Synopsis: Linked in

A link in a quantum network is built from a hybrid atomic system, connected by fiber optics.
Synopsis figure
M. Lettner et al., Phys. Rev. Lett. (2011)

Networks provide an essential tool for many communication and computational tasks by connecting different regions of space to allow remote systems to talk to one another. In a quantum network, a link represents shared entanglement between remote systems. Establishing such a link involves the creation, distribution, storage, and retrieval of entanglement.

Writing in Physical Review Letters, Matthias Lettner and colleagues from the Max Planck Institute for Quantum Optics in Garching, Germany, report they are able to create such a link with a notably high fidelity of 95%. (Fidelity characterizes the reproducibility of preparing a quantum state.) They entangle two systems that sit in different laboratories located 13 meters apart. In one laboratory, they send a laser pulse onto a single Rubidium atom inside an optical cavity to create a photon that is entangled with the atom. The photon is allowed to depart the cavity to travel through 30 meters of optical fiber to another laboratory. There, a Bose-Einstein condensate (BEC) of Rubidium atoms captures the photon and stores it in the multi-atom wave function, creating an entangled state between the single atom and the atomic ensemble. Two final steps map the atom-BEC entanglement onto photon-photon entanglement: retrieving the stored photon from the BEC and, meanwhile, producing a second photon from the single atom.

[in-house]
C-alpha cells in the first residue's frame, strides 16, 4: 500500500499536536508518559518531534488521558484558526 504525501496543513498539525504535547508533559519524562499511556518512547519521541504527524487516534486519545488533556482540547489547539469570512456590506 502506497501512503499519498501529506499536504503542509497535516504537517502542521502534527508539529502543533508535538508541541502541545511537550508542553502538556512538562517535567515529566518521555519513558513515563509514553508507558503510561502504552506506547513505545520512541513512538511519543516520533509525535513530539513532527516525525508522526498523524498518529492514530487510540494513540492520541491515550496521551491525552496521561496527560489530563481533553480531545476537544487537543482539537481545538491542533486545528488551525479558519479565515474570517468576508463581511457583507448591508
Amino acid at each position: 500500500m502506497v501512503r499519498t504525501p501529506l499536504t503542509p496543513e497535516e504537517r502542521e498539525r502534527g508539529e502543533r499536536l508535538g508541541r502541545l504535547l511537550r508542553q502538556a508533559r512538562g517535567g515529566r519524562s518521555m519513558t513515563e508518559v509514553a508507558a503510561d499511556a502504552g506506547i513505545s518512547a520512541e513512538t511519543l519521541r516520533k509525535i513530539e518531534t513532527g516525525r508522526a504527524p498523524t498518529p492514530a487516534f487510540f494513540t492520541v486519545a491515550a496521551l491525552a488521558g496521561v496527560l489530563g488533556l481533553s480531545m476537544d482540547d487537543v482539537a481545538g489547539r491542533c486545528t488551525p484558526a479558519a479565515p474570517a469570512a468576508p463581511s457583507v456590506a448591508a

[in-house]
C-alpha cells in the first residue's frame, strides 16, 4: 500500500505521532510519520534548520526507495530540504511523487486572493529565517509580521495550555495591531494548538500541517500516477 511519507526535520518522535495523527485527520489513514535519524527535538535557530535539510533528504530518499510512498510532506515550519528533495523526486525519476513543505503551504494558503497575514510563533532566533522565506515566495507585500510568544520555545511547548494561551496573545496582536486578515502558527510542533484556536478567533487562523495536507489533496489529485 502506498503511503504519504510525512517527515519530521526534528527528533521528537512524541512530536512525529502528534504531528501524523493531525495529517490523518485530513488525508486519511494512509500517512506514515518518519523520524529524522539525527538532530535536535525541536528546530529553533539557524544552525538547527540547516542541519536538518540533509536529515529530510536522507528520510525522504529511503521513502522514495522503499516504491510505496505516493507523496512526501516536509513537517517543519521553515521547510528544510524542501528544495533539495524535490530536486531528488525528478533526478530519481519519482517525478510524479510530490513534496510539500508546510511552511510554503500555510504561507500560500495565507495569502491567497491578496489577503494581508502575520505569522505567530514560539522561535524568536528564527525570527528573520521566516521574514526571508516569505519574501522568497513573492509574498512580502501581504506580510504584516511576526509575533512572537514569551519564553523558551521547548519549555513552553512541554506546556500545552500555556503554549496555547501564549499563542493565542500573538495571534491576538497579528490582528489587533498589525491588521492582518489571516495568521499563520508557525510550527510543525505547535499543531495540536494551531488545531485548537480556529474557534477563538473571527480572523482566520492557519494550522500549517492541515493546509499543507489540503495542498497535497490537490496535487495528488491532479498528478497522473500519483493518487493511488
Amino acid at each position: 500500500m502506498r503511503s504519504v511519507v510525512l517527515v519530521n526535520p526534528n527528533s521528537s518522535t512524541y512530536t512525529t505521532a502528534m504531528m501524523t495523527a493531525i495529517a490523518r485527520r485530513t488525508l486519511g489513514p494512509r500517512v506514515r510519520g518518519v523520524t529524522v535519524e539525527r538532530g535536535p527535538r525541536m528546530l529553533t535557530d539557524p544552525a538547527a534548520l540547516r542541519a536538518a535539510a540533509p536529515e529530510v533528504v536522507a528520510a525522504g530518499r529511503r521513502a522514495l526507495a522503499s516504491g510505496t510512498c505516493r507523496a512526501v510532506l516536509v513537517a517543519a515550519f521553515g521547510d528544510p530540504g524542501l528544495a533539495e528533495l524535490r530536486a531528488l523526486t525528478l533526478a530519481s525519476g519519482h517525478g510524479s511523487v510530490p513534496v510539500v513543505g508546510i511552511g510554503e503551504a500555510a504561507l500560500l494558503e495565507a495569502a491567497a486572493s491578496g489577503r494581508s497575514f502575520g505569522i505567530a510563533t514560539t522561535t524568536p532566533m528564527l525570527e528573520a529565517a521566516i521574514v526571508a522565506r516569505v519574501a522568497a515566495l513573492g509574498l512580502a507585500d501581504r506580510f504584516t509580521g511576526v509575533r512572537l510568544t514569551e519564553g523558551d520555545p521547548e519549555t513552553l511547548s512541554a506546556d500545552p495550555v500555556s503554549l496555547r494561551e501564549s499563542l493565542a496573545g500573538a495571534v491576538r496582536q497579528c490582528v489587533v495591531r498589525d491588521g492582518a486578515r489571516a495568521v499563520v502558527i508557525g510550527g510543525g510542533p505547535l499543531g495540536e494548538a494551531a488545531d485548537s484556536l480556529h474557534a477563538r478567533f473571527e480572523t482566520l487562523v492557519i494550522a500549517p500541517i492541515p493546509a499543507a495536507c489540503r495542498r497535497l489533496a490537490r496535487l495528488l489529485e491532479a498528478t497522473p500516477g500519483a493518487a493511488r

This hybrid system, which demonstrates the creation, distribution, storage, and retrieval of entanglement across remote locations, is an essential link within, and a step towards, a real-world quantum network. – Sonja Grondalski


Features

More Features »

Announcements

More Announcements »

Subject Areas

Atomic and Molecular PhysicsQuantum Information

Previous Synopsis

Next Synopsis

Related Articles

Synopsis: Direct View of Exchange Symmetry
Quantum Physics

Synopsis: Direct View of Exchange Symmetry

A proposed set of experiments could offer a direct measurement of the fundamental quantum property that distinguishes fermions from bosons. Read More »

Synopsis: Topological Defect on the Move
Condensed Matter Physics

Synopsis: Topological Defect on the Move

Researchers have directed the motion of a domain-wall-like topological defect through a crystal of trapped ions. Read More »

Viewpoint: Trapped Ions Test Fundamental Particle Physics
Atomic and Molecular Physics

Viewpoint: Trapped Ions Test Fundamental Particle Physics

New precision experiments using trapped molecular ions provide an alternative method for determining if the electron has an electric dipole moment. Read More »

More Articles